The Power of a Positive Attitude
Do optimists live longer?
I've always believed having a positive attitude is an important component of good health. The ability to focus on the good things can help you work through the bad. Part of my job is helping people overcome obstacles, so I'd never really thought about the long-term effects of negative emotions. Until I lost a friend who gave up.
My friend was married for over 30 years. He built a successful business, a loving relationship and had a wide range of friends. He was the poster child of a happy person. Then his wife was diagnosed with a terminal disease.
Suddenly he was taking her to doctors appointments every week. He stood with her as surgical procedures, pills and treatments all took their toll. But through it all, my friend stayed optimistic about his wife's chances. He believed his wife deserved someone upbeat and he truly felt good things can always happen.
Three years after she was diagnosed, the love of my friend's life passed away.
You would think that's when my friend gave up, but you'd be wrong. He dealt with the grief and started to carve out a new life for himself. He worked out, traveled and kept busy with charity work. His upbeat attitude and health remained.
About four years after his wife's death, everything changed. My friend had been dealing with a chronic health condition for years. It wasn't life-threatening, but it was annoying. He had always faced it with a certain level of optimism, but one particular meeting changed that. His doctor said the best they could do was stop the progress of the disease, they couldn't give him back what he had lost.
That was the moment my friend gave up. We went to lunch the next day and he told me he was finished. He was going to stop working out, say goodbye to his family and friends, then die within a year.
To say the conversation shocked me would be an understatement. This was someone who was still in great health, not just for someone his age, but for someone twenty years younger than he was. His medical condition wasn't life-threatening in any way. Even if he wanted to die, it didn't seem possible.
Fourteen months later my friend was dead. It was as if he had willed it to happen, and there's increasing evidence that's something we can do.
Researchers in northern Sweden and western Finland looked at a group of 646 people who were 85 years and older. They carried out structured interviews and assessments during home visits and through medical records. Then they put the subjects, based on their attitudes, into low morale, moderate morale and high morale groups.
55.6% of the people with a high morale lived at least another 5 years. 39.4% of the moderate morale group lived at least 5 more years. While only 31.9% of the low morale group were still alive after 5 years.
Even after researchers adjusted for things like health, starting age and gender, mortality was highest in the group with low morale.
That pattern isn't just relevant for the very old. The Mayo Clinic conducted a 40-year follow-up study of 6,958 students from the University of North Carolina at Chapel Hill. All the students had taken a psychological test that scored them from optimistic to pessimistic.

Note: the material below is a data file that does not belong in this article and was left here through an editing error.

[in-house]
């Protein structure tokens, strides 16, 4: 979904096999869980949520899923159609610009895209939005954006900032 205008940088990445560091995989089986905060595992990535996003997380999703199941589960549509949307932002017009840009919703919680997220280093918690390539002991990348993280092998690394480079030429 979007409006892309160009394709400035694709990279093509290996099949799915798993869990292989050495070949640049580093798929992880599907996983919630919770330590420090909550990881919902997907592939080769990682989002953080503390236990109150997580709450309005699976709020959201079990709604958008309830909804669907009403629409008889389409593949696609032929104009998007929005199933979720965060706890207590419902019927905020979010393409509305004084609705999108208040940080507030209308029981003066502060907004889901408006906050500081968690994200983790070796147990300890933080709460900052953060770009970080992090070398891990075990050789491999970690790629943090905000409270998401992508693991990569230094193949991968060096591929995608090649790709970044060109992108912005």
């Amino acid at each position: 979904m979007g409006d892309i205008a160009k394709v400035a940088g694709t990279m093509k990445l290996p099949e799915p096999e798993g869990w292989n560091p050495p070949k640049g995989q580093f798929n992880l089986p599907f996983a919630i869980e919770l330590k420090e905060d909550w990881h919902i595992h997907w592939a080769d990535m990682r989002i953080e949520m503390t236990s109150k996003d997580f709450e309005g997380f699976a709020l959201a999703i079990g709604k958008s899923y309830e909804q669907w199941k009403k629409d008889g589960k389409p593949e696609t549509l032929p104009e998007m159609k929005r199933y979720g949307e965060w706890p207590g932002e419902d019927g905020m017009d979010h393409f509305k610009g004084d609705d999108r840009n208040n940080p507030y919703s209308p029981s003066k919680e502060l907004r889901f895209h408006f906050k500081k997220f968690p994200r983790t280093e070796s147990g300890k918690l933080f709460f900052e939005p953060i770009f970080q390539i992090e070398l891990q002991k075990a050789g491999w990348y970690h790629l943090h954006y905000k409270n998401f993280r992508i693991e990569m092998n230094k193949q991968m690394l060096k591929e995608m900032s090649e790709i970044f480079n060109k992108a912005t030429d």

When researchers followed up on the subjects, they found that 476 deaths occurred. Perhaps not surprisingly, the optimists were outliving the pessimists.
How we take care of our bodies is a factor in how long we live, but our attitudes are proving to be nearly as important. Here are two ways to work on improving your attitude.
- Spend five minutes at some point during the day, looking at the positive things in your life.
- Make actionable plans to improve your situation.
One of my favorite examples of those steps came from a friend who lived in Alaska.
A few months after he moved to Fairbanks, he was riding with his mother into town. It was the middle of winter and the temperature was 50 degrees below zero. There was very little light because at 11:00 in the morning the sun was just barely starting to appear above the horizon. At that time of year, the sun would only last for a couple of hours before quickly setting.
My friend wasn't happy with his job and he was missing his friends at his old home. His mother could see what was going on, so she asked him to do something. "I want you to think before you answer, but tell me one good thing about living here in Alaska."
After about a minute, my friend responded. "I love that fact that if you get up at 11:00 in the morning, it's still early enough to catch the sunrise." They both began to laugh. Suddenly something that for most people was depressing, a very short day, was a bonus. That simple exercise got my friend to quit focusing on the negative.
They spent the rest of the ride into town discussing their plans to make things better. My friend joined a couple of clubs to meet new people. He sent out applications and got a better job. He started taking advantage of the environment he lived in and learned how to snowshoe, pan for gold and photograph wildlife.
You choose every day what you're going to focus on. Wallow in the problems of the past, or take steps to make things better. Improving your attitude won't just make things more bearable, it'll help you live a longer, happier life. Isn't it worth a try?
Click the links below to download abstracts of the two studies mentioned in this article.
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